But even the world’s richest philanthropy can’t make up for Trump administration cuts, says CEO Susan Desmond-Hellmann.
The “Me-Too” movement that forced the U.S. to confront sexual harassment and gender equality in an unprecedented way this year hasn’t yet taken hold in many of the world’s poorest countries — but the CEO of the Bill & Melinda Gates Foundation believes that’s about to change.
2018 will be a year when “people who have been powerless become powerful,” Susan Desmond-Hellmann predicted in a recent interview at her Seattle office. “It certainly feels like that in America with the dialogue we’ve been having.”
The Gates Foundation increased funding in 2017 for efforts to improve the economic and social status of women and girls in Africa, India and other parts of the developing world, including an additional $375 million to increase access to birth control. The foundation also stepped away from its traditional focus on technology to provide $20 million in funding for grass-roots women’s movements.
“Globally, women don’t have the same opportunities to speak up (as in the U.S.),” Desmond-Hellmann said. “One of the exciting things about 2017 has been the recognition that women’s groups …, particularly in low-resource areas, can give women agency, can give women the power to have a collective voice.”
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When Desmond-Hellmann and Melinda Gates recently visited Malawi, participants in a self-help group for female farmers explained how their earnings increased, allowing them to send their children to school and buy land to grow more crops. The program was so effective that local men started their own version, Desmond-Hellmann said.
Almost a quarter of the $20 million will go to Mama Cash, a Dutch network that funds feminist groups, including unions for textile workers in India and coalitions fighting sexual violence in the Democratic Republic of Congo — where more than 60 percent of women experience physical violence during their lifetimes. Some of the Gates money is also being devoted to research on the best approaches to empowering women in different communities.
“What works in India may be fundamentally different from what works in Nigeria,” Desmond-Hellmann said. “There are different cultures, different religions and different expectations that people have for how women might participate.”
Cultural barriers were one of the main factors Melinda Gates citied earlier this year to explain why an ambitious plan to make contraceptives more widely accessible to women who want them was falling short. Nevertheless, 2017 set a record with 300 million women in 69 of the world’s poorest countries using contraceptives, Desmond-Hellmann pointed out.
That progress is at risk from the Trump administration’s proposed cuts in funding for international family planning and its expansion of the so-called global “gag rule” imposed by previous Republican presidents.
The rule bans federal funding for aid organizations that provide or promote abortions anywhere in the world. Trump’s version also eliminates funding for all other family-planning work — as well as other programs like HIV prevention, childhood nutrition and primary-care health services — provided by those organizations.
Desmond-Hellmann described the gag rule as a “major threat” to women who want to space their pregnancies to improve their own health and well-being and that of their children.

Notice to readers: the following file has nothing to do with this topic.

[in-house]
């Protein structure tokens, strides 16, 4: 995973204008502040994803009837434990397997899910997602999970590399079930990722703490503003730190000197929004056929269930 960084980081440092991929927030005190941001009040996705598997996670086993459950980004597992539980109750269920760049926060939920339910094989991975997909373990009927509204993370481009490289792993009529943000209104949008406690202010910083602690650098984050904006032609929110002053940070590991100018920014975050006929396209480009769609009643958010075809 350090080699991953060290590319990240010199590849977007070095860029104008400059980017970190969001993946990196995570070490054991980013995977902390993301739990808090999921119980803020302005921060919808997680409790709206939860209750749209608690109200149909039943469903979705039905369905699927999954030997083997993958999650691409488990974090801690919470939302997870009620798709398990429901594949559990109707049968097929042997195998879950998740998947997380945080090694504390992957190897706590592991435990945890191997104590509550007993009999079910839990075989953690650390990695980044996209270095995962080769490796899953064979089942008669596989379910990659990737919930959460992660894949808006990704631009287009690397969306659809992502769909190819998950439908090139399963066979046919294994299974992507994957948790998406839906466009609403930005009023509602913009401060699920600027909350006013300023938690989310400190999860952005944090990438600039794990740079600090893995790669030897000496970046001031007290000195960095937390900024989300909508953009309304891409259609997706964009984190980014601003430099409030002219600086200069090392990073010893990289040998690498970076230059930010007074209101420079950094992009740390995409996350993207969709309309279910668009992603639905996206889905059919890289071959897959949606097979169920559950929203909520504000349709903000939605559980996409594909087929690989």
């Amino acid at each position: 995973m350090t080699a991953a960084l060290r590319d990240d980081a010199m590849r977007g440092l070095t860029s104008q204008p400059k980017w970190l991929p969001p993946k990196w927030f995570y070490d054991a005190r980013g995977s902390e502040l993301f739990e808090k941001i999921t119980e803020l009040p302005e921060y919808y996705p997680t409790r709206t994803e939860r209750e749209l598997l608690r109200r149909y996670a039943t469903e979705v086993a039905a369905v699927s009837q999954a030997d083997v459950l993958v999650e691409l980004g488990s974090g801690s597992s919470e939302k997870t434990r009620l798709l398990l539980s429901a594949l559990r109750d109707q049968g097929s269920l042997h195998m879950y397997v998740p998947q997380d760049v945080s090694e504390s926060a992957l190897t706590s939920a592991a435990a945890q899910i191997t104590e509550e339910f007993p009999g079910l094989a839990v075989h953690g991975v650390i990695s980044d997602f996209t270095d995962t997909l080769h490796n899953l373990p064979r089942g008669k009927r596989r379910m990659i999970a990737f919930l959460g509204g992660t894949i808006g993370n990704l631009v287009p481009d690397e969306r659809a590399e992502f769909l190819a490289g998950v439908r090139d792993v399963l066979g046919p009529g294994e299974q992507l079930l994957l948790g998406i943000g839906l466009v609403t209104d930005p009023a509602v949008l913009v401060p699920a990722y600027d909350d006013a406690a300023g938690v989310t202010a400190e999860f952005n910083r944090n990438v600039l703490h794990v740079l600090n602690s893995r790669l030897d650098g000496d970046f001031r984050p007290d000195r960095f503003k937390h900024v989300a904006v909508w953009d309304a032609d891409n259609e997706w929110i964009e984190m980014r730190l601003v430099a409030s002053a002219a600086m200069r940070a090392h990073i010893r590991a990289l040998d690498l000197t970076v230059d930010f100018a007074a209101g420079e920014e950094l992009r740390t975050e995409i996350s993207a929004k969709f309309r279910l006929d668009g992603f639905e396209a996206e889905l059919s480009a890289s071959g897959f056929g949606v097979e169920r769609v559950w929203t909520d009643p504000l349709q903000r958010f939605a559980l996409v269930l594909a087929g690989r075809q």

“Many people in the world are religious; I understand that,” she said. “But the ability to space your children, to plan your children — I’ve literally talked to people all over the world, of many different cultures and backgrounds, and I’ve not had anyone disagree with me on (the value) of that.”
Even the world’s biggest philanthropy, with a $40 billion endowment, can’t come close to making up major cuts in U.S. spending, Desmond-Hellmann said. For example, the National Institutes of Health spends about $33 billion a year on biomedical research, compared with the Gates Foundation’s entire research budget of $1 billion a year, she pointed out.
Both Bill and Melinda Gates have been making the case to members of Congress and administration officials that international aid is vital to national security. Nowhere is that more obvious than with pandemic disease, Desmond-Hellmann said. The 2014-2015 Ebola epidemic in West Africa showed how quickly viruses can spread around the globe.
“A disease scare anywhere is a disease scare everywhere,” Desmond-Hellmann said.
To get ready for the next pandemic, the Gates Foundation in 2017 joined with the governments of Germany, Japan and Norway to provide $600 million for the Coalition for Epidemic Preparedness Innovations. The goal is rapid identification and production of vaccines for emerging diseases.
Desmond-Hellman’s biggest disappointment of the year was the failure of a Gates-funded trial to see if infant-mortality rates in India could be slashed by following a type of checklist that has improved care in American hospitals. The study applied a range of best practices, from hand washing to blood-pressure monitoring, but did not have a significant impact.
Now the challenge is to figure out why — and identify measures that will work, Desmond-Hellmann said.
“These women and children must have better outcomes, so what do we do now?”
For the coming year, her top goal is to see polio cases around the world drop to zero. In 2017, the total was less than 20 — down from 20 cases every 15 minutes in 1988.
“I’m cautiously optimistic, but this is hard,” she said. “If we’re at the end, it will be a beautiful thing.”